Mark Guirey, MSCI – The adoption of ESG or sustainable-type investments has been exponential over the last couple of years. To Joe’s point around the statistics, it somewhat depends on what you’re measuring. If you’re looking at equity, fixed income or thinking about infrastructure as an investment, dependent on the asset class that you’re talking about, the rate of adoption might be different due to the availability of solutions. In the ESG equity space there are a number of solutions in the ETF or pooled world that can be invested into today that would be classified as Article 8 or 9 funds from a Sustainable Financial Disclosure Regulation (SFDR) standpoint, so some of those solutions are there. There are some indexes and funds that are ESG and sustainable in the fixed income space, but less than equity. When you move into private asset classes, there are even fewer solutions, they are coming onstream and that probably reflects some of the differences in that rate of adoption.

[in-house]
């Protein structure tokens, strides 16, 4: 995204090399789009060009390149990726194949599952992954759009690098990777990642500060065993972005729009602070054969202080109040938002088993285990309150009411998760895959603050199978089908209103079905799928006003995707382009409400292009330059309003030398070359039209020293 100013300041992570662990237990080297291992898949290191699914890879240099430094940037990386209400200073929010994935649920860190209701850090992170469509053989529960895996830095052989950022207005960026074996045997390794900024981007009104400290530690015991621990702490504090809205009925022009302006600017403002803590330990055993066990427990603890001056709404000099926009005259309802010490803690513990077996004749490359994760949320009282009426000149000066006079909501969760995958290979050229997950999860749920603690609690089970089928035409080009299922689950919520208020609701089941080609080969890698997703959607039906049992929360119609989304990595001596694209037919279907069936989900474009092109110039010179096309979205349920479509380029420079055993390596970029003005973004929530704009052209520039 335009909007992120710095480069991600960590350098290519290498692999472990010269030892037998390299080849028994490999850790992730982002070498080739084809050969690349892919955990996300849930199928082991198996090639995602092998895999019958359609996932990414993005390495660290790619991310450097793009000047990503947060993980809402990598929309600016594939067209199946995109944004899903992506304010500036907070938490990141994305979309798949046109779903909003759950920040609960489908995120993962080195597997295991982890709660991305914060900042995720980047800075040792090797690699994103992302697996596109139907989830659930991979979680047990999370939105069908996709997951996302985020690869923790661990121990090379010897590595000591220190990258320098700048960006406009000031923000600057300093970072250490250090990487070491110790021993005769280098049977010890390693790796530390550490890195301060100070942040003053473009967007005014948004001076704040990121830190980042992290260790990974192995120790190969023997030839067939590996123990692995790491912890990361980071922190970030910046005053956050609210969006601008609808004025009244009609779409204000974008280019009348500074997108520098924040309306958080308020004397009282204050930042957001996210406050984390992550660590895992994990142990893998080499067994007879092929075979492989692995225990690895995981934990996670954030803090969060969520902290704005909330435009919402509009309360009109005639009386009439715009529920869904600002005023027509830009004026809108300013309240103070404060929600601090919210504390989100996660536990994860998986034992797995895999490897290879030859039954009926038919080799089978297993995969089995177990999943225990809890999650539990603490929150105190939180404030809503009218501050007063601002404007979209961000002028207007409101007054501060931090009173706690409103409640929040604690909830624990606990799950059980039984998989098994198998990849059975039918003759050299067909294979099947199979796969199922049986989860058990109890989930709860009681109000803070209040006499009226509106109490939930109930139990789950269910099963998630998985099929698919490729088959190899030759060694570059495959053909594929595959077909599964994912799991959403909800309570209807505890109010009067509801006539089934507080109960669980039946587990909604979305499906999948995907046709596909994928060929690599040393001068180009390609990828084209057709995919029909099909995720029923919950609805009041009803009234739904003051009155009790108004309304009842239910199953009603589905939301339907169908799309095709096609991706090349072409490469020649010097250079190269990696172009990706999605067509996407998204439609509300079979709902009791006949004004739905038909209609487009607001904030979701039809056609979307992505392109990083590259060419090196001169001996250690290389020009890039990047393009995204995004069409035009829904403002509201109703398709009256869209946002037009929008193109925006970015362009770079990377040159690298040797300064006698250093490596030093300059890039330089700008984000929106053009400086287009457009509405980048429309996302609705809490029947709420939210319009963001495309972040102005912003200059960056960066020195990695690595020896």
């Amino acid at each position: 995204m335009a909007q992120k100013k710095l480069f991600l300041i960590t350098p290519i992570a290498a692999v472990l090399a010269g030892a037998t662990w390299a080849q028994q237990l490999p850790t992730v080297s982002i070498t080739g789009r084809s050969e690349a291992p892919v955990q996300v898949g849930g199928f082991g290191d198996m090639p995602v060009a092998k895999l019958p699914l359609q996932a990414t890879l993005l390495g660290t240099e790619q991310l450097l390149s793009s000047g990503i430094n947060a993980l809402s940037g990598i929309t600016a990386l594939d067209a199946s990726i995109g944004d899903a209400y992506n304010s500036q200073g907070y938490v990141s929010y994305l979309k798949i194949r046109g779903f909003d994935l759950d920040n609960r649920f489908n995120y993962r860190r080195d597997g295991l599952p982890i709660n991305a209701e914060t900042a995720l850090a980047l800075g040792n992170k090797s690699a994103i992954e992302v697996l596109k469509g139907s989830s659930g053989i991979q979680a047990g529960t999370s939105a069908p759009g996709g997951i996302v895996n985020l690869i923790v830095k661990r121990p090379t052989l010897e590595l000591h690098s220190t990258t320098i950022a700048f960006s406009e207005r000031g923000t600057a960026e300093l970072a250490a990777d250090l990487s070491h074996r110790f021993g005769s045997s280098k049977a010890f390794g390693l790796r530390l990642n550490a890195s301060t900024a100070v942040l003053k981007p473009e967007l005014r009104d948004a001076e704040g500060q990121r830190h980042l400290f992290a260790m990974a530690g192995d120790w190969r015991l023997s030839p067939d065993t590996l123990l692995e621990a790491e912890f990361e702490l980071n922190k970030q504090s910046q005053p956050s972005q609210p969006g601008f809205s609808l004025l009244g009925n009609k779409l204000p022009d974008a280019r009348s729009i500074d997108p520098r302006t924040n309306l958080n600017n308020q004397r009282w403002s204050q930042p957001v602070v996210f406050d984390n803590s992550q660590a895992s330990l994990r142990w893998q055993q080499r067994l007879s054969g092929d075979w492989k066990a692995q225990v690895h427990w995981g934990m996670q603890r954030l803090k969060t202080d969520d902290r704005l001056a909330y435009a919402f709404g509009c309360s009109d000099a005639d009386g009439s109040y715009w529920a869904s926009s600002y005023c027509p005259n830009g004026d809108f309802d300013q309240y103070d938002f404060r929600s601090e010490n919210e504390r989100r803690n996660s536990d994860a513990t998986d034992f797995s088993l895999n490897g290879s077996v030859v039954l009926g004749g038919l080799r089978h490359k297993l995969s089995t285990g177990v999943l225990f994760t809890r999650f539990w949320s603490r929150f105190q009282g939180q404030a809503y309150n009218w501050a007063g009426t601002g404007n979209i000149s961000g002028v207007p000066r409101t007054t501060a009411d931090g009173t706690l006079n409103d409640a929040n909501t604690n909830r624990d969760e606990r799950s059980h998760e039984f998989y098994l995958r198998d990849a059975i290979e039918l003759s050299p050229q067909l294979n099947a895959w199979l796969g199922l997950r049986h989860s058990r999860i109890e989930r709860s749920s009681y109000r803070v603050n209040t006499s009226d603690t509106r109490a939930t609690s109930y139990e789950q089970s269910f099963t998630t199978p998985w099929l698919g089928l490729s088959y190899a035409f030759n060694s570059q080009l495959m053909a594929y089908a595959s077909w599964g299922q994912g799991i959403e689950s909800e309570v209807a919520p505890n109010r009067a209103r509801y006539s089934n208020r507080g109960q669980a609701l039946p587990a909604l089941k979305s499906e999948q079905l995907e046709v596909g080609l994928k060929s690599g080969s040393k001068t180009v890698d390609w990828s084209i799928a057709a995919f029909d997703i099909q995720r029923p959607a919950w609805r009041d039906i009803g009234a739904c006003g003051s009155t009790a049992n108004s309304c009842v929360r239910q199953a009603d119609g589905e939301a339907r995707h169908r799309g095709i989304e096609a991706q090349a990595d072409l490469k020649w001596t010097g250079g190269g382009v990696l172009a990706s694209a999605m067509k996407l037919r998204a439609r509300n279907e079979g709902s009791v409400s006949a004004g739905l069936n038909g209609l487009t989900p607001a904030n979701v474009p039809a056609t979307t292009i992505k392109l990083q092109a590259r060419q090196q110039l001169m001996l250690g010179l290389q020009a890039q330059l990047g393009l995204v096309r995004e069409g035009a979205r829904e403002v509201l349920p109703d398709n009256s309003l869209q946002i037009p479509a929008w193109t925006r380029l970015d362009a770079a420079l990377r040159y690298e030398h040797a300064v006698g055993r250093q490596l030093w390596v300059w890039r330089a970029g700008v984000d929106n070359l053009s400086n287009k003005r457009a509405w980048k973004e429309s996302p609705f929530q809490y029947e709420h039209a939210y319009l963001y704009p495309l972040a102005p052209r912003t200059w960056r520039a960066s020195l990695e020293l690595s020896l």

Padmesh Shukla, TfL Pension Fund – On the institutional side, particularly large asset holders like pension schemes and asset managers, not thinking about net zero is not a choice anymore. As we all know, the Task Force on Climate-related Financial Disclosures (TCFD) obligations are going live for UK pension scheme with over £5 billion (€5.75 billion) in assets from October 2021.